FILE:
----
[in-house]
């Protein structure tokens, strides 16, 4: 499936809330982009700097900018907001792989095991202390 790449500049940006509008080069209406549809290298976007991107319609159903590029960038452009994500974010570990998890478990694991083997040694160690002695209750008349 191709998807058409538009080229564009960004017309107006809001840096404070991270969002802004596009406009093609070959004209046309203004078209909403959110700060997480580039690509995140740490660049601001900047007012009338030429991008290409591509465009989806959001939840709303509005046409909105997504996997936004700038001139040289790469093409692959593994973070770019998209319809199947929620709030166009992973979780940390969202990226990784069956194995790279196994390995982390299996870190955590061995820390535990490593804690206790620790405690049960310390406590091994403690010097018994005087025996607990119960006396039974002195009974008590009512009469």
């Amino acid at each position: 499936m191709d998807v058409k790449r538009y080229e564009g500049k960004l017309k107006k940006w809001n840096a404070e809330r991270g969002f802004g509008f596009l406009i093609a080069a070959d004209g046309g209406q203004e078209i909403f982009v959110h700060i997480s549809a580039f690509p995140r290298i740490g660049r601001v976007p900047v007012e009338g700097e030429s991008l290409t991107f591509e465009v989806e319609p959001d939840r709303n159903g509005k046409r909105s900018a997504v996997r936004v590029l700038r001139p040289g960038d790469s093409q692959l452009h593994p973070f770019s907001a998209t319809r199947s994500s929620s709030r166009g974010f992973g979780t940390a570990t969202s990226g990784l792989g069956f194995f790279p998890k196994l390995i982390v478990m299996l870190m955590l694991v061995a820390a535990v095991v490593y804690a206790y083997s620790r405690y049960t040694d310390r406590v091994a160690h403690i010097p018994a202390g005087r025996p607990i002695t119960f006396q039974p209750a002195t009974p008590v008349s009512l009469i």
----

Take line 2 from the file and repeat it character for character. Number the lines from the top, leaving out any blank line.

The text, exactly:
């Protein structure tokens, strides 16, 4: 499936809330982009700097900018907001792989095991202390 790449500049940006509008080069209406549809290298976007991107319609159903590029960038452009994500974010570990998890478990694991083997040694160690002695209750008349 191709998807058409538009080229564009960004017309107006809001840096404070991270969002802004596009406009093609070959004209046309203004078209909403959110700060997480580039690509995140740490660049601001900047007012009338030429991008290409591509465009989806959001939840709303509005046409909105997504996997936004700038001139040289790469093409692959593994973070770019998209319809199947929620709030166009992973979780940390969202990226990784069956194995790279196994390995982390299996870190955590061995820390535990490593804690206790620790405690049960310390406590091994403690010097018994005087025996607990119960006396039974002195009974008590009512009469």